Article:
During the Pandemic It Was More Difficult to Be a Woman Leader in ItalyA REPORT PRESENTED BY PLAN INTERNATIONAL AND BOCCONI AND REALIZED WITH THE SUPPORT OF UNICREDIT FOUNDATION PHOTOGRAPHS FEMALE LEADERSHIP IN ITALY. INCLUSIVE AND QUALITY EDUCATION, PARTICULARLY IN THE DIGITAL SECTOR, IS THE ESSENTIAL TOOL TO PROMOTE THE LEADERSHIP OF TOMORROW'S WOMEN
Women find it more difficult to be leaders and face more discrimination than men. In addition, the context of the pandemic has not been conducive to women's leadership development, as women overworked and in many cases took on dual responsibilities.
These are some of the elements that emerged from the report “Women's Leadership in Times of Covid 19”, by Plan International and Bocconi University with the support of UniCredit Foundation.
National and international indicators show that progress is being made in Italy in terms of the presence of women leaders in various sectors, but it must be recognized that there is still much to do. Gender inequalities create barriers that hinder women's path to leadership in many areas, such as politics and business. Women always have to demonstrate their abilities to a greater extent than men and are more discriminated against if they are in a leadership position. In this regard, one of the survey participants said: “When it comes to a woman leader, often her personal life or her aesthetics are more important than her competence.”
As Giulia Bianchini, spokesperson for the NGO Plan International Italia, puts it: “Girls, adolescents and young women are subject to social norms, including gender stereotypes, that discriminate against them. Thus, from a young age, they are often discouraged from expressing their opinions and, as adults, from participating in politics, which is generally considered a 'male domain'.”
In an increasingly digitized world, it is essential to be aware of the opportunities generated by new technologies. Careers in STEM (Science, Technology, Engineering, Mathematics) fields are emerging strongly in the job market of the future. The report highlights how new technologies represent a possible tool to facilitate women's access to leadership positions. Digital literacy, useful for acquiring digital skills, represents, therefore, a means of progressing toward greater female leadership. More than half of the participants in our study strongly agreed that education and training are essential elements of becoming a good leader.”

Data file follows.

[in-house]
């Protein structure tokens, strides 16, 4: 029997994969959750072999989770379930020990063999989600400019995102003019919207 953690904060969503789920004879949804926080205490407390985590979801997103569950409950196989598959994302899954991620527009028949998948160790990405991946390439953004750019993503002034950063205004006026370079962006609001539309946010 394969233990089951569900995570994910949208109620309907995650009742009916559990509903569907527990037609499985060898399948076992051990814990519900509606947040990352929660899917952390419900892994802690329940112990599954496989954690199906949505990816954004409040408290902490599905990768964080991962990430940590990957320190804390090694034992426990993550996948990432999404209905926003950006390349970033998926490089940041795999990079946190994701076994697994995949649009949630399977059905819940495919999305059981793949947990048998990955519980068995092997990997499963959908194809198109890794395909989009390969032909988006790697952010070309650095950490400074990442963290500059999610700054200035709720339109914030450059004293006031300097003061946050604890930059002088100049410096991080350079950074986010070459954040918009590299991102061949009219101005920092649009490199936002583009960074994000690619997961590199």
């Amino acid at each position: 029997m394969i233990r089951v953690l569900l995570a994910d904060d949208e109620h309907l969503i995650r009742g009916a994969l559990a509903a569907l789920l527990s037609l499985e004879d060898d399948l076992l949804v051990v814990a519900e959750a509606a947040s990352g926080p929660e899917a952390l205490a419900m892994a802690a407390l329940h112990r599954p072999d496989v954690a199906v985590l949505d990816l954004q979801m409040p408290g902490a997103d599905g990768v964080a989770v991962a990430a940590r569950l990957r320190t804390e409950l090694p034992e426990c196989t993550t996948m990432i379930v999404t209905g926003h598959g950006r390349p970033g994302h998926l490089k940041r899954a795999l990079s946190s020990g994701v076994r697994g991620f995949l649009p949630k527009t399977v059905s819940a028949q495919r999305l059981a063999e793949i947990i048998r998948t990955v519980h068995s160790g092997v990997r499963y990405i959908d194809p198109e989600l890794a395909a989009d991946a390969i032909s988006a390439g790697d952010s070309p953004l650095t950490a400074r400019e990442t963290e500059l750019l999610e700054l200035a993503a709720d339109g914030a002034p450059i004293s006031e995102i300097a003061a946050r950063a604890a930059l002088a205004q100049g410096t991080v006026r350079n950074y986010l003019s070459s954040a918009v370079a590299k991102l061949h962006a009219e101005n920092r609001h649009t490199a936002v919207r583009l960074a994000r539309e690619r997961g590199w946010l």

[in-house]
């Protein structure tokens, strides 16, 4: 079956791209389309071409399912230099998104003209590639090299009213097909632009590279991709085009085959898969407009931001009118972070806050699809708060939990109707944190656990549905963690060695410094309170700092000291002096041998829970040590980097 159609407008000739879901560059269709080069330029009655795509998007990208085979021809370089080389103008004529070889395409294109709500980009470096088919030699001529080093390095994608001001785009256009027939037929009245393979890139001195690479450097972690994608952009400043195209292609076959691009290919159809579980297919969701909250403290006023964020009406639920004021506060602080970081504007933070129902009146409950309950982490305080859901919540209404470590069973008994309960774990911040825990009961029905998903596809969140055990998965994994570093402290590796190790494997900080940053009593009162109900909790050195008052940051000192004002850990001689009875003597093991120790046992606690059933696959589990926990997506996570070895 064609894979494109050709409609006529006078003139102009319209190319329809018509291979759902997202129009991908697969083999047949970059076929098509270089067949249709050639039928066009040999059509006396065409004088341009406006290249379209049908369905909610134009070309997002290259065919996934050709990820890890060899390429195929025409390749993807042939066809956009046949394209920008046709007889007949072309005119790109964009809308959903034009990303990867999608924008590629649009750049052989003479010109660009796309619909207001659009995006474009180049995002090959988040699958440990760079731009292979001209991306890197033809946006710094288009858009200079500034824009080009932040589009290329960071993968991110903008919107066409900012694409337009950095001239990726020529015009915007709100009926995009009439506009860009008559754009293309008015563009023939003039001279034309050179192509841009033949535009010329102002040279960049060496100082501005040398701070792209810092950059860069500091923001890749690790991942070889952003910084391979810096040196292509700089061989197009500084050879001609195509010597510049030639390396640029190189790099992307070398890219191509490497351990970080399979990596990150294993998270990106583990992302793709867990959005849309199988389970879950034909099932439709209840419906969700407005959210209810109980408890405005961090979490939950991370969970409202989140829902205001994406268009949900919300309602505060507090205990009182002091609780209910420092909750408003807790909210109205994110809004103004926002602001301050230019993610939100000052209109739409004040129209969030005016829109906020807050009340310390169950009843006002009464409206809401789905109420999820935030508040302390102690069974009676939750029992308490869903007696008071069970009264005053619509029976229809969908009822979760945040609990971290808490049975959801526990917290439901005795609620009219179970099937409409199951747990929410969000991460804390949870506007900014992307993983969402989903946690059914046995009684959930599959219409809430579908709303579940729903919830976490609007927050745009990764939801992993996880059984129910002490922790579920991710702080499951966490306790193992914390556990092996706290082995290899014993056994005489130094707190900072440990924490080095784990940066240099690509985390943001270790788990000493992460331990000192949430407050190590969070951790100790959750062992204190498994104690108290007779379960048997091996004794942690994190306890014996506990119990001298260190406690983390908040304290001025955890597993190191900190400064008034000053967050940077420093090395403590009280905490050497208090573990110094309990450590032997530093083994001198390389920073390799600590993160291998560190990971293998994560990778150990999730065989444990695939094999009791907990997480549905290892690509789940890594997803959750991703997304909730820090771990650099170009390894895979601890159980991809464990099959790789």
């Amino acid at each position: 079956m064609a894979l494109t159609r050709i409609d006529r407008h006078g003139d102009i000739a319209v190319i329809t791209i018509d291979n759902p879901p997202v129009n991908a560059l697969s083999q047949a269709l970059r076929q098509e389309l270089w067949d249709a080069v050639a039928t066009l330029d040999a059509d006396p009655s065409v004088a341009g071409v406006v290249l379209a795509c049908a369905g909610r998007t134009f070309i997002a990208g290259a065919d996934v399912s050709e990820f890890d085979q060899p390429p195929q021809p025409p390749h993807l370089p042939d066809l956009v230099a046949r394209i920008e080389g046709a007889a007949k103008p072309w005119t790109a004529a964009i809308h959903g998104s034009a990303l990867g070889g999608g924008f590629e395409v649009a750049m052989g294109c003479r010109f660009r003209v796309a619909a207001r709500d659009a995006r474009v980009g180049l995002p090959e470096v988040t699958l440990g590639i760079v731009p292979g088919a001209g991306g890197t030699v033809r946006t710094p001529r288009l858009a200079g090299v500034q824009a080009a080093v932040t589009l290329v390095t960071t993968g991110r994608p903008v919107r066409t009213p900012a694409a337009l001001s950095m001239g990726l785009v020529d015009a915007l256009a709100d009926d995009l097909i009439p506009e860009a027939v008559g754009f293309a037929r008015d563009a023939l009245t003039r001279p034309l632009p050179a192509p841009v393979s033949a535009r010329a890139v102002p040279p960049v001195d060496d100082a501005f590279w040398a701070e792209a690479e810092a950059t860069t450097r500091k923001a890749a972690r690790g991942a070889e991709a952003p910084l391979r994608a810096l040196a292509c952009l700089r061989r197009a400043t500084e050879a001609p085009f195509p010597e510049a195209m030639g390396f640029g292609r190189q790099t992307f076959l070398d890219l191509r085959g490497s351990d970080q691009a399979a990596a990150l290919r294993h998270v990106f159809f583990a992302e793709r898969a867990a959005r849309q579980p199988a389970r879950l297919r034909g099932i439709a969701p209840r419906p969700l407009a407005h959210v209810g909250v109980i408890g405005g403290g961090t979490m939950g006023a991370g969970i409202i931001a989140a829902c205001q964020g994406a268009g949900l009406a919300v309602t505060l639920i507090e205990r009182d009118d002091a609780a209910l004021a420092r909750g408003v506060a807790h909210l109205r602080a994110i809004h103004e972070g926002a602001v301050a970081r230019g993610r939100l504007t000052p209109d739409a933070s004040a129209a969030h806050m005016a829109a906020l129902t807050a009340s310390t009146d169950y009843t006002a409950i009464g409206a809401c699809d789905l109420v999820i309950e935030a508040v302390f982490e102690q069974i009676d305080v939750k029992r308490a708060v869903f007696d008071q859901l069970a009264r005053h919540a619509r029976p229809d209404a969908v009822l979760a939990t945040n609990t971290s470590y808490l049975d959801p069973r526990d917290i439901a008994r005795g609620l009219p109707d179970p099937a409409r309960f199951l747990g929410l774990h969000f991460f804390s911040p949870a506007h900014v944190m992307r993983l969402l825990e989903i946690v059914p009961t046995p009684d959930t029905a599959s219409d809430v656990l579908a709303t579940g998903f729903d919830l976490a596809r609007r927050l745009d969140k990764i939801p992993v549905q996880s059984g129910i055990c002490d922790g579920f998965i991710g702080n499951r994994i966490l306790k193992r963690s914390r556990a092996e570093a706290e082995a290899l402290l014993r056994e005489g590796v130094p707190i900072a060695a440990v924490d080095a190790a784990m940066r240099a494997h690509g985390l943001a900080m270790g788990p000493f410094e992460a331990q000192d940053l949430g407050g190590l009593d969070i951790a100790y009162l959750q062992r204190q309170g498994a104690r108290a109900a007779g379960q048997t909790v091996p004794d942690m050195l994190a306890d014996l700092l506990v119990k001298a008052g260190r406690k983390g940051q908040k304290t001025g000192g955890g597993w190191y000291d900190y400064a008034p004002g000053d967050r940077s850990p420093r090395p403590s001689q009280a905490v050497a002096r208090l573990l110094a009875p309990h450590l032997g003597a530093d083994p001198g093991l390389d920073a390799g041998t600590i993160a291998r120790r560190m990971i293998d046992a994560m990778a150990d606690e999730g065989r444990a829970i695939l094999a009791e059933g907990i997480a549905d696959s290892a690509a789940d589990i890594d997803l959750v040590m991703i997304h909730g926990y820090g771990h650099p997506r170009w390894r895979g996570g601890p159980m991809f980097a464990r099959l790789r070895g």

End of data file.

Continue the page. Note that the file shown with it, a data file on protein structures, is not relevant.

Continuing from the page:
In the COVID-19 era, new technologies have proven, on the one hand, to be indispensable, but, on the other, to be a double-edged sword in terms of overburdening women with professional and domestic work. The study shows how the pandemic has not helped women develop more leadership and how the current crisis may worsen gender equality and thus, constitute a barrier to female leadership within the public space.
Positive female role models are needed that girls, adolescents, and young women can look to in order to become the women leaders of tomorrow. “Women leaders also act as role models, an essential channel for changing the conservative culture towards gender roles that still dominates our societies,” says Paola Profeta, director of the AXA Research Lab on Gender Equality at Bocconi University, among the study's editors.
The foundations for an economically stronger generation must be laid from an early age to provide girls with all the opportunities they need to fulfill their ambitions and realize their rights and potential. In particular, girls and young women need to be supported at every stage of their lives in order to be able to make decisions, challenge gender stereotypes and have the chance to become the leaders of tomorrow.
The report also includes a number of recommendations:
1. It is essential that women have access to decision-making spaces and leadership positions at every stage of their lives, in order to build a world in which they can thrive in the areas of politics, the economy and society itself.
2. Increase the presence of women in the education sector, especially in areas related to the digital transition and STEM disciplines.
3. Closely monitor the implementation of flexible work in the future in order to assess the benefits and possible impacts on women's empowerment and leadership even in post-pandemic times.
4. Implement policies that reduce the burden on women from unpaid domestic and care work or encourage greater sharing of the latter (e.g., paternity leave).
5. The role of new technologies can exponentially help increase the presence of women in leadership roles, but this progress must be considered from a gender equality perspective.
by Ezio Renda